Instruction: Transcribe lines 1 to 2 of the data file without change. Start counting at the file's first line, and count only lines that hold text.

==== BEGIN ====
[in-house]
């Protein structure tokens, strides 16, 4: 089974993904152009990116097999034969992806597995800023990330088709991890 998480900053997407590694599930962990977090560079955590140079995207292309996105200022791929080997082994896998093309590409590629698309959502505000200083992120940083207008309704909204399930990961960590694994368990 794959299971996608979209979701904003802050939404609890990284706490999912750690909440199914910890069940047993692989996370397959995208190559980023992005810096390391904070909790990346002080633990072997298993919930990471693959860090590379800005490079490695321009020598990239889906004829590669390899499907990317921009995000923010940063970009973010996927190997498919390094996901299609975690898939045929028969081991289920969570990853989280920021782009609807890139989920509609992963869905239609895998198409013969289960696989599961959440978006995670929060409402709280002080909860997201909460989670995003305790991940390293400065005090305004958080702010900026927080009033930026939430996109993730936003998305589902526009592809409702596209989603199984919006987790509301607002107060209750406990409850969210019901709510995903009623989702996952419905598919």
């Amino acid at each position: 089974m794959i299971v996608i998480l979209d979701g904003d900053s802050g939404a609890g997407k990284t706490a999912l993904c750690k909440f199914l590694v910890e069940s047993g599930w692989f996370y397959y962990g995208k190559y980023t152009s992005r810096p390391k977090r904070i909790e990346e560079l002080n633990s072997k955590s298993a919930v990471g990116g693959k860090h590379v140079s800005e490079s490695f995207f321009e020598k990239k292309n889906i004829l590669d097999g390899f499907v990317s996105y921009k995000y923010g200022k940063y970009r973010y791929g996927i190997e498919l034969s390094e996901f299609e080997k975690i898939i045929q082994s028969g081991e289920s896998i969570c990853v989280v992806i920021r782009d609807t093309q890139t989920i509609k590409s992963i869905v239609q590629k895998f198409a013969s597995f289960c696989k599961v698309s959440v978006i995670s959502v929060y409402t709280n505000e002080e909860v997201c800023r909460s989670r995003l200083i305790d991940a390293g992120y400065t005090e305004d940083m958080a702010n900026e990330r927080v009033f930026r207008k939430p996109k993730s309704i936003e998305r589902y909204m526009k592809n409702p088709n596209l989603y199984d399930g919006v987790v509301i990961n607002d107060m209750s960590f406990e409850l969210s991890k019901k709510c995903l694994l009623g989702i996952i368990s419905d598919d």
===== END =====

[in-house]
């Protein structure tokens, strides 16, 4: 089974993904152009990116097999034969992806597995800023990330088709991890 998480900053997407590694599930962990977090560079955590140079995207292309996105200022791929080997082994896998093309590409590629698309959502505000200083992120940083207008309704909204399930990961960590694994368990 794959299971996608979209979701904003802050939404609890990284706490999912750690909440199914910890069940047993692989996370397959995208190559980023992005810096390391904070909790990346002080633990072997298993919930990471693959860090590379800005490079490695321009020598990239889906004829590669390899499907990317921009995000923010940063970009973010996927190997498919390094996901299609975690898939045929028969081991289920969570990853989280920021782009609807890139989920509609992963869905239609895998198409013969289960696989599961959440978006995670929060409402709280002080909860997201909460989670995003305790991940390293400065005090305004958080702010900026927080009033930026939430996109993730936003998305589902526009592809409702596209989603199984919006987790509301607002107060209750406990409850969210019901709510995903009623989702996952419905598919």